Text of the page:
Andre Bowers was shot and killed by Langford Police when he was standing in the parking lot of a local 7-11 waving a pistol. He happened to be African American and later it was determined that the .38 snub nose was not loaded. Immediately the small community reacted to this incident creating a question: How can we prevent future incidents from happening? This question is not unique to Langford. One more factor, Andre Bowers was mentall ill.
From interview with Sidney Ross, Langford City Manager:
Last year about this time, there was a riot in this city, but a year later all that has been forgotten in due time. People who are disenfranchised are easily dismissed when other matters of concern arise in our community. This city has prided itself on the moral fiber of its citizens and as the City Manager, I feel that I am in the driver’s seat in making sure Langston remains a thriving community sitting on the banks of the Ohio River a few miles east of Cincinnati.
It was a small thing that became a big thing. It’s just how things are these days with the advent of cell phone photo and video access. It would have never become the rolling snowball it became if it wasn’t for the damn cell phone video that played on the nightly news. I’m not saying Andre Bowers deserved to die. It’s just that he raised a gun when the police came on the scene and refused to relinquish when commanded to drop the gun. The officers fired because Andre Bowers presented a threat to their safety. What made me angry was that most of the footage omitted that part of the story.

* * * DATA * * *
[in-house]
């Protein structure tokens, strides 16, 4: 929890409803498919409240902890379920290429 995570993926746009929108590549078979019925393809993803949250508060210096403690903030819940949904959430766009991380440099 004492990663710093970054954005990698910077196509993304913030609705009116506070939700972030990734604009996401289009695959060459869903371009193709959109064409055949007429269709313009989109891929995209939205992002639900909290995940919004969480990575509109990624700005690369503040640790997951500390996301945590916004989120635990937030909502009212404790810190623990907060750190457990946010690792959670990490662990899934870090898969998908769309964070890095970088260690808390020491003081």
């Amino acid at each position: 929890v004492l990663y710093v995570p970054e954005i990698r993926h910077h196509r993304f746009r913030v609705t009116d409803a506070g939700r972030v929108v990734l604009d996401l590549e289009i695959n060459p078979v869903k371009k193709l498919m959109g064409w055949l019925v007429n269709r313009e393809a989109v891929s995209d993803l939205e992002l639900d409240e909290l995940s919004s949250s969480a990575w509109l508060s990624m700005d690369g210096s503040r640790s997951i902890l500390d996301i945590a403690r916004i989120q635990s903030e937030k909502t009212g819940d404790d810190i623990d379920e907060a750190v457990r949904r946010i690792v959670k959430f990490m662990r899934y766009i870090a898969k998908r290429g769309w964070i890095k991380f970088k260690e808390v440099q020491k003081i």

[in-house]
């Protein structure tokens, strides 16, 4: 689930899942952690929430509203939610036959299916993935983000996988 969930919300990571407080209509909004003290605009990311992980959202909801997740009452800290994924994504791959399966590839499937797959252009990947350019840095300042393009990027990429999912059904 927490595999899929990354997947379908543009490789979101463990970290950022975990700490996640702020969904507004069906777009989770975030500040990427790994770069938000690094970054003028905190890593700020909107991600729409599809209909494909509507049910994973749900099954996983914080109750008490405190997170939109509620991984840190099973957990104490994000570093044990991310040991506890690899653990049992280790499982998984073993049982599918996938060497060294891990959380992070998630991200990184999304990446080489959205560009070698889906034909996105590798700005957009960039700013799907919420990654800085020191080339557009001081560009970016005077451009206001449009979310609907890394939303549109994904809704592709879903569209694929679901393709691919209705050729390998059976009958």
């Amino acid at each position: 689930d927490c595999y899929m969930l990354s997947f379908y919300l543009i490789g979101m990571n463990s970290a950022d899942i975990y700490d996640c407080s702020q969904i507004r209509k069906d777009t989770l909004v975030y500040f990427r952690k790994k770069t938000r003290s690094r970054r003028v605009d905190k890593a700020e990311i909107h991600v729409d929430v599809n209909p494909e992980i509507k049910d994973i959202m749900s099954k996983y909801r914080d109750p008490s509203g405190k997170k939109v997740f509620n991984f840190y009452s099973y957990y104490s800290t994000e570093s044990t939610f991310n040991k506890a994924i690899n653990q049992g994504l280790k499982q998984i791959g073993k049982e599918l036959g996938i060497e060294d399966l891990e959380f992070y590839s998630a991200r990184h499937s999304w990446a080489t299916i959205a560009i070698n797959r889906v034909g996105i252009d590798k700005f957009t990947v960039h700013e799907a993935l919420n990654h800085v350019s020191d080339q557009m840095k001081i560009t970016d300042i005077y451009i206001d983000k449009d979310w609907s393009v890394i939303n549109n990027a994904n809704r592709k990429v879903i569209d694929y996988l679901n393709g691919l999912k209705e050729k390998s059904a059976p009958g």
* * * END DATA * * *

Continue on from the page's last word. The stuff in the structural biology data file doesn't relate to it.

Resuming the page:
Andre Bowers was a threat to the situation justifying the use of deadly force. The riots and protests that followed were in reaction to the media coverage which once again showed police officers firing on an African American Male who was armed with a snub nose .38 revolver.
Now we are hearing rumblings from some of the people about the anniversary of his death. I have alerted the police force in case there are future protests.
From interview with Abigail North, organizer of Stand With Us: